Cats have been associated with catnip for as long as we can remember. Some cats go crazy for it, others find it mildly amusing, and a few have no taste for it at all. What is it about catnip that drives some cats crazy? And more importantly, what does it do to cats?
What is catnip?
Catnip is an herb of the mint family. It can grow up to three feet tall and is often adorned with purple-spotted white flowers. It’s official name is Nepeta cataria and it has a pungent smell that is attractive to many cats. And the oil extracts or crushed up leaves are particularly enticing.
What does catnip do to cats?
The chemical compound, called nepetalactone, is found in the leaves and stems. This compound is classified as a stimulant.
When it’s sniffed by a cat it can produce a “high” that is usually described as being similar to either marijuana or LSD. The effects from it can last up to 10 minutes before wearing off and your cat starts to act normal again. However, when it is eaten by a cat it can act as a sedative.
Only about half of felines appear to feel the effects of catnip. More than that, the behavior that you see from cats affected by it can vary widely. Mostly it is thought that a sensitivity or receptiveness to the compound is thought to be inherited and that’s why not all cats are affected the same.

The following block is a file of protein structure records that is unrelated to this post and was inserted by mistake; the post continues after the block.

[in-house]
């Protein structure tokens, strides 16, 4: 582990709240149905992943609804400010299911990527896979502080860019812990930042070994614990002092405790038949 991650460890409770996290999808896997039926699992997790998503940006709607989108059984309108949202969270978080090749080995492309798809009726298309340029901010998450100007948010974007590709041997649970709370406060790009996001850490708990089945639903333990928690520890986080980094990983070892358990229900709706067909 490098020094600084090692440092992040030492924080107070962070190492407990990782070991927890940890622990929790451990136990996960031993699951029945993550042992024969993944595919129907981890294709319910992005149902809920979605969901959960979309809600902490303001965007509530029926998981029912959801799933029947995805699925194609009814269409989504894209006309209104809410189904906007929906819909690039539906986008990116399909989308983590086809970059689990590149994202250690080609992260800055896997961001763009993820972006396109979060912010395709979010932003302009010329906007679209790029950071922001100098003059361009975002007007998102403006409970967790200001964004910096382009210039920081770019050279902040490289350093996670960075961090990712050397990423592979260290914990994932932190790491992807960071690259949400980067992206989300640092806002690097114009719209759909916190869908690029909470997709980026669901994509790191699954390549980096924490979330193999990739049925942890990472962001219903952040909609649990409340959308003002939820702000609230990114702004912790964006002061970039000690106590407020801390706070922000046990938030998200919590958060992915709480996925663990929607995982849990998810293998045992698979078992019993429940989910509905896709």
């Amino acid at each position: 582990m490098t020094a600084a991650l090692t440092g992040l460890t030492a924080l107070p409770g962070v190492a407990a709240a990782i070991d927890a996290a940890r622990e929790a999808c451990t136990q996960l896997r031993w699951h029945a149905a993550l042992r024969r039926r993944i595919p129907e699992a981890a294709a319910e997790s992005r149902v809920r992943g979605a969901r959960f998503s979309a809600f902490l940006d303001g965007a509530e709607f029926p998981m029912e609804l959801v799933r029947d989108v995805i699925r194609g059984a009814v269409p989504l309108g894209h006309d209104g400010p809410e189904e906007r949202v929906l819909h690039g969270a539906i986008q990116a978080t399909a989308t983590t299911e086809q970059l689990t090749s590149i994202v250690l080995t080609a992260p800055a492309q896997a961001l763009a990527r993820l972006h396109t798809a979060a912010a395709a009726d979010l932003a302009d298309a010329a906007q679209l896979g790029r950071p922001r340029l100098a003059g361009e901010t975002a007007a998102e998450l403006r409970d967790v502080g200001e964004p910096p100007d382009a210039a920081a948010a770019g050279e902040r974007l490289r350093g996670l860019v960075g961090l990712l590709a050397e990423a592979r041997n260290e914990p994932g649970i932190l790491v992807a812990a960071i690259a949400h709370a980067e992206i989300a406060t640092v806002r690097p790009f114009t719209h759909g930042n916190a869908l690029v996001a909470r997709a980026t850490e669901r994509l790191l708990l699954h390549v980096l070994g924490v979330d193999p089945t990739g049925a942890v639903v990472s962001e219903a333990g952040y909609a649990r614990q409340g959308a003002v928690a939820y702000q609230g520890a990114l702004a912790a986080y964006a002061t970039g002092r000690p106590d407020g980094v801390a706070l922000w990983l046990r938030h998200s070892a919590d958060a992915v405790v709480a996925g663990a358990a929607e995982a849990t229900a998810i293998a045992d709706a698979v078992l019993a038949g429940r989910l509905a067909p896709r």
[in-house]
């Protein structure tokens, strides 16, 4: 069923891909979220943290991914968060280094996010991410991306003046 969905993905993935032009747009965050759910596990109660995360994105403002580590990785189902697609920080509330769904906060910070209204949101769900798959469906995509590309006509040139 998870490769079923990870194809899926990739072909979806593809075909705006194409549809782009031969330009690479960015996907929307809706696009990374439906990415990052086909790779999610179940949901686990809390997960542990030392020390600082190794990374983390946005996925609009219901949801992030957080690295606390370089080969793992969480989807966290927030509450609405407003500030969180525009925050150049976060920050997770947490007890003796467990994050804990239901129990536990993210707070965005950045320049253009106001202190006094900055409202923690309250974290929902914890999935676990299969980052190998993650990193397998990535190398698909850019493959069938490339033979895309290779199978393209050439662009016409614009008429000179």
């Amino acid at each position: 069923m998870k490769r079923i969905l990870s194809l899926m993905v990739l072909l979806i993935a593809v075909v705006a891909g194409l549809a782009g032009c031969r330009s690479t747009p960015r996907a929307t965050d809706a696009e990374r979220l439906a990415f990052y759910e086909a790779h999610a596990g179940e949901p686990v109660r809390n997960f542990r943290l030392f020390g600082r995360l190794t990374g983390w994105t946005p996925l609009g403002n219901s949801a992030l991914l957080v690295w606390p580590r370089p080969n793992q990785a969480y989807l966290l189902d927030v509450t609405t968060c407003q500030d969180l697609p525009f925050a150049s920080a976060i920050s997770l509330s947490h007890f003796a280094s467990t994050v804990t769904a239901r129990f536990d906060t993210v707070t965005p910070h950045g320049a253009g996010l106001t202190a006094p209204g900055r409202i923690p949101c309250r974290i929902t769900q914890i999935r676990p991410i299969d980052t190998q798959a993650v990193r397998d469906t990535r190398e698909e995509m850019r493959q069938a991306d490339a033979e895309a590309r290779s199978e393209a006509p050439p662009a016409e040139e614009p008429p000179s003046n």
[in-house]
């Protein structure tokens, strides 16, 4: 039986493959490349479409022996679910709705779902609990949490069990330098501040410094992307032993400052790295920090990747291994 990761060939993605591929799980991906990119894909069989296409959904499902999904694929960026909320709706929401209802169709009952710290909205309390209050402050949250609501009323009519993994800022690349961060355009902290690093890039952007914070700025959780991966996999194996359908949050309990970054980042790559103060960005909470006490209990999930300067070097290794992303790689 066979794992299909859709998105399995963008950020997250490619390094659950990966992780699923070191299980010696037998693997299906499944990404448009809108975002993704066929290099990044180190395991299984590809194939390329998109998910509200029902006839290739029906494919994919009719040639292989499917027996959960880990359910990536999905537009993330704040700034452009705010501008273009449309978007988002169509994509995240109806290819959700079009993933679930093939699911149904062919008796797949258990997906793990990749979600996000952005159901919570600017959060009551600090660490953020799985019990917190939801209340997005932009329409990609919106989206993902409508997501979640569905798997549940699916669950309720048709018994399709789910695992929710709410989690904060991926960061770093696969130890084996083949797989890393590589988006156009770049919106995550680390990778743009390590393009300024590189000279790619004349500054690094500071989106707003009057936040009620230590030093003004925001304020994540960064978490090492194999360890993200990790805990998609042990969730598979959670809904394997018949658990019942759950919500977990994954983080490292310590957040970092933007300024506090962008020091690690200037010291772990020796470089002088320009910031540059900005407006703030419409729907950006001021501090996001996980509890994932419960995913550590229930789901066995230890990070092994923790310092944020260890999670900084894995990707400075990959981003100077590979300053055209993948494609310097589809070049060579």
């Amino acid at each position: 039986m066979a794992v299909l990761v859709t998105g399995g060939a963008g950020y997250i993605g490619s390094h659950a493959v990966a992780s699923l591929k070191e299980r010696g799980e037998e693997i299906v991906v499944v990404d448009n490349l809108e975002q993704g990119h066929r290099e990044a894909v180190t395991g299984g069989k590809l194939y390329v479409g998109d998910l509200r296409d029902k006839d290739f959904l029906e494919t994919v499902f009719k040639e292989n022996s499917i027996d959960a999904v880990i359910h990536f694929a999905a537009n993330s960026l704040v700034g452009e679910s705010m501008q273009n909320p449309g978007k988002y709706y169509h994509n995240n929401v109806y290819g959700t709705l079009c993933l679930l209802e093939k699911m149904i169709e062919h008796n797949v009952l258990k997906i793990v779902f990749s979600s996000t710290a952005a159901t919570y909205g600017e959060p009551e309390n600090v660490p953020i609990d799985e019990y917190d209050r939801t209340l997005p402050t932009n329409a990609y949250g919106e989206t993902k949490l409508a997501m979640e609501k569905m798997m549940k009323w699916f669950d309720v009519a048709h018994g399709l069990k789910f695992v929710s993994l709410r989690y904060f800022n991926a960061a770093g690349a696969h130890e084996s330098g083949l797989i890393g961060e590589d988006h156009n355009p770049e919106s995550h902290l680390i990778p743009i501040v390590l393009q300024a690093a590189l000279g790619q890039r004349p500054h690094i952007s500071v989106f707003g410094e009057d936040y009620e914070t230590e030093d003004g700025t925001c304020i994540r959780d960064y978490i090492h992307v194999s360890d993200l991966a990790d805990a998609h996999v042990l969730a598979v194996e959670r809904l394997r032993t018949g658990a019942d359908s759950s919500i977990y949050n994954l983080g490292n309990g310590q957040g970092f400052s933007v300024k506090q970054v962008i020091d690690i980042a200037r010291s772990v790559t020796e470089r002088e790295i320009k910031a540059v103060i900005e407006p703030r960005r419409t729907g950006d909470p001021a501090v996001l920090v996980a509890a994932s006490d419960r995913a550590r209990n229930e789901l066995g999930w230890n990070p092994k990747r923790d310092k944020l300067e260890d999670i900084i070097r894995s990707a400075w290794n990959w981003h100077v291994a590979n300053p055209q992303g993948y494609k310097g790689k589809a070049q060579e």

What you might see in your cat:
- Rolling around
- General hyperactivity
- Chewing or eating it to release more nepetalactone
Is it safe?
Yes, for the most post part it is perfectly safe for cats. However, if they do eat too much of it they may vomit or have diarrhea. But they will return to normal without any issue as long as they don’t eat any more catnip. And it’s actually been touted as being beneficial for us humans too. It has been used as a sedative for centuries and it always is a very potent mosquito repellent.
It is fun to watch our cats go crazy with the catnip from time to time, but overdoing it could cause them to have a lessened reaction to it. So, save it for special occasions and only give it to them a couple of times a month. Do you have any wacky “cat on catnip” stories? We’d love to hear all about your kitty escapades in the comments below! And as always, make sure to contact us if you need someone for cat sitting while you’re away!